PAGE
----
Therefore, the thrust of the content on The Performatist, is to promote a state of being whereby each of us becomes The Performatist in our own lives. Rather than being pushed around and dictated to by other people's ideas of us, we instead apply the principles of the psychology of human performance to act or perform to our own personally written script.
Find out more about The Performatist
I'm still finding the words to explain this overarching concept, and every time I hit publish, I refine it a little more. The Performatist, at least for now, seems to capture the essence of this ever evolving idea.
The psychology of human performance provides a framework whereby I can communicate these things, and recently, I've been creating more and more content from this perspective. A large chunk of this content is contained in the forthcoming Optimal Human Performance Course and will be later released as a paperback and ebook.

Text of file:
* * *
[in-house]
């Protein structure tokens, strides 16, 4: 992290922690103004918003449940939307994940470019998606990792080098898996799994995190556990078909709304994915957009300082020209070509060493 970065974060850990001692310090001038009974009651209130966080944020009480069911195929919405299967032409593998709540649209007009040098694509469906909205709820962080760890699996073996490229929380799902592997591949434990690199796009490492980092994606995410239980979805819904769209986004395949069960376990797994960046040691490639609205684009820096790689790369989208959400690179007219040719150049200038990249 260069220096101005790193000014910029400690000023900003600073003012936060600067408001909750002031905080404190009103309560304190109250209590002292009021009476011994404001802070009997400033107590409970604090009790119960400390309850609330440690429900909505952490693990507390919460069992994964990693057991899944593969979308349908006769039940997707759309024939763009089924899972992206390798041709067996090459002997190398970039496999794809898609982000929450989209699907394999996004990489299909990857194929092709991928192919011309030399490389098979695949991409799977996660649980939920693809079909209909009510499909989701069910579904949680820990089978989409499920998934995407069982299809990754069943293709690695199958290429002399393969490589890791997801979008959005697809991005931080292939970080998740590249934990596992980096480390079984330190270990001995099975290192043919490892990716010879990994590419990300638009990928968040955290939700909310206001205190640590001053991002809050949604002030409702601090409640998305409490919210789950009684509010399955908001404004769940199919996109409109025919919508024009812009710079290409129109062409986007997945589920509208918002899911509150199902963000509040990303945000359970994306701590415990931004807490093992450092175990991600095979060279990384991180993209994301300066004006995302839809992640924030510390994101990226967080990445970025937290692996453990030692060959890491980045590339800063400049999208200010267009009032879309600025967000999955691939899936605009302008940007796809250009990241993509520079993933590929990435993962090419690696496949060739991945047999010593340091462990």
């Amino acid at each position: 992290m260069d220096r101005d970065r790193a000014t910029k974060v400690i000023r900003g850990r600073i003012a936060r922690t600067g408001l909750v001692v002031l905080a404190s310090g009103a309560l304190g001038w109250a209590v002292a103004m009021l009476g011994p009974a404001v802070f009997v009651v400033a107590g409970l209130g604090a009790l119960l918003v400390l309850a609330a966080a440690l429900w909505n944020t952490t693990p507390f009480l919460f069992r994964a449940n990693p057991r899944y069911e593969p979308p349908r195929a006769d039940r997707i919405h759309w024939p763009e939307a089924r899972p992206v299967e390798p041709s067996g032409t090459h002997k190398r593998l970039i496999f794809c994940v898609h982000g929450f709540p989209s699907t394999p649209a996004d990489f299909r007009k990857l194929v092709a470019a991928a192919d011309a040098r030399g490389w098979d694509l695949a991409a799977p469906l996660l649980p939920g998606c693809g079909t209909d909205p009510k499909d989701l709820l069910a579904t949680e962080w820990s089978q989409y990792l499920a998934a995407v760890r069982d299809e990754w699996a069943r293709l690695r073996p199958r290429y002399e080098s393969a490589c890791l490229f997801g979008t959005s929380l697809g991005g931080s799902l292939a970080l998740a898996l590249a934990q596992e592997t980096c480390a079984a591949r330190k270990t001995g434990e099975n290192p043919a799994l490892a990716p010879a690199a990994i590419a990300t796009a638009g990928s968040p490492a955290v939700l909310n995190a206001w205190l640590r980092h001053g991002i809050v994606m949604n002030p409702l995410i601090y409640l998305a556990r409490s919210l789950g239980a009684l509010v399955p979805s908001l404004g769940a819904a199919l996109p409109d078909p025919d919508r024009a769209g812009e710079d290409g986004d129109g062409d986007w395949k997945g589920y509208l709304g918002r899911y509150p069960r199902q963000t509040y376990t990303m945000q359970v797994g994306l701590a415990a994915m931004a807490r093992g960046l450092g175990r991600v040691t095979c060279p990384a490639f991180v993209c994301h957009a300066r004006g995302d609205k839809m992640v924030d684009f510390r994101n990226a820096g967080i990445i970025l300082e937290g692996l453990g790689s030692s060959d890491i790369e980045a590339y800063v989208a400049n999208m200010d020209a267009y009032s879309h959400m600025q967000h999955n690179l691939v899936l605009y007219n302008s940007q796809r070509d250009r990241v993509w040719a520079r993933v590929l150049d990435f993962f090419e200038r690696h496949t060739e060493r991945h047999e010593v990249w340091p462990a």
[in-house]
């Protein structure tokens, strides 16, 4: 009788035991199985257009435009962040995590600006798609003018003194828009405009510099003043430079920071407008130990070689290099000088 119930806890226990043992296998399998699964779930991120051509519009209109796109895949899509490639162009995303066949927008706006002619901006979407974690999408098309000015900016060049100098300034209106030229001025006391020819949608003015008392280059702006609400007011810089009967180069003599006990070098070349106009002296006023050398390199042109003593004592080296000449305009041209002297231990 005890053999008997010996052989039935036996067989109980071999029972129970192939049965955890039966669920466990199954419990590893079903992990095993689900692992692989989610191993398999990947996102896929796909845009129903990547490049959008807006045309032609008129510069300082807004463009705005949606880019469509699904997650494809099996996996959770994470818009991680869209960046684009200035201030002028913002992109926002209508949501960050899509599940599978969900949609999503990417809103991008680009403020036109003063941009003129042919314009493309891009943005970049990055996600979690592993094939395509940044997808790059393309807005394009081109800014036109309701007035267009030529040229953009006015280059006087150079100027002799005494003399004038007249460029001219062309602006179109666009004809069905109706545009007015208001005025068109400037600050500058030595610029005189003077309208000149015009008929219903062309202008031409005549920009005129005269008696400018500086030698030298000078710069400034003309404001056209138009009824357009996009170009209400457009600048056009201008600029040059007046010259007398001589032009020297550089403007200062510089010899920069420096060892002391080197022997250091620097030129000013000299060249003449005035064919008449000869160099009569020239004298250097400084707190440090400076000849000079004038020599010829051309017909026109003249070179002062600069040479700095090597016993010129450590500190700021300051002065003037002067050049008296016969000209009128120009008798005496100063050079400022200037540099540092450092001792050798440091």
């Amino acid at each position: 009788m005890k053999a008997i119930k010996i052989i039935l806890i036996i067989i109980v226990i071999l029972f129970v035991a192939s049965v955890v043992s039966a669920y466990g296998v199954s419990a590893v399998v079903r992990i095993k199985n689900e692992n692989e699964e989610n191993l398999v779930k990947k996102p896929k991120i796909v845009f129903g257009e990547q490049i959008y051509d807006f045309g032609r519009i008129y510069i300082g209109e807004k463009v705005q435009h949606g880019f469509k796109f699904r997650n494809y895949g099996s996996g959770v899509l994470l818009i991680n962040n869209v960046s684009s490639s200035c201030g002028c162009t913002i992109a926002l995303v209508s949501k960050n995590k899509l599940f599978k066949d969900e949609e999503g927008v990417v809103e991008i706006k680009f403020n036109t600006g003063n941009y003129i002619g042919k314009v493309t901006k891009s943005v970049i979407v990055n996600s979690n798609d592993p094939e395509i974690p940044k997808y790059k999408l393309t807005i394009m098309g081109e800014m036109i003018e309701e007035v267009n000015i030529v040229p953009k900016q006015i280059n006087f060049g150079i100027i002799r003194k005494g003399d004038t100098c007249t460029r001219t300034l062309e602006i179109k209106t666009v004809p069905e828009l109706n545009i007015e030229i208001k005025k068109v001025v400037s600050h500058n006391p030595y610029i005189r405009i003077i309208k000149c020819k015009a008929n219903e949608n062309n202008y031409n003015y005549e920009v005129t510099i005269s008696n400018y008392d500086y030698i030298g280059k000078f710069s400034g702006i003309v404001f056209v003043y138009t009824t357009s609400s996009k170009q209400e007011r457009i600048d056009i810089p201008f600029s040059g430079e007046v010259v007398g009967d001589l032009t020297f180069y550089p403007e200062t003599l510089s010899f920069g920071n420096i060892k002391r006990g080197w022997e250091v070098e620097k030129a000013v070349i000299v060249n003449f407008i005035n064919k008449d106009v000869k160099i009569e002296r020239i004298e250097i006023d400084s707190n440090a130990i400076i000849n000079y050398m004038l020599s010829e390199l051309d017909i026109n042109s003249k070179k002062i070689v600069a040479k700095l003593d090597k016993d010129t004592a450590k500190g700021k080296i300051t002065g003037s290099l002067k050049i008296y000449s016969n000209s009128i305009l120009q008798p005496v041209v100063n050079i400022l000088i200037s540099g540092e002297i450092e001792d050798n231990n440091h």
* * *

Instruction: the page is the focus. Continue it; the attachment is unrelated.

Here are the first two lessons (which need some editing).
The Artist's Manifesto was the start. The Performatist and the associated content is its evolution. It's the growth of the idea of “freedom to engage in work we choose”. But it's not only that, because choosing is not enough. We can be forced into a choice that we wouldn't otherwise take, so choice is only real when it's educated and informed. It's when we feel like we are being drawn rather than being pushed by the needs of some Other.
So I've made it my business to bring you this content–literally!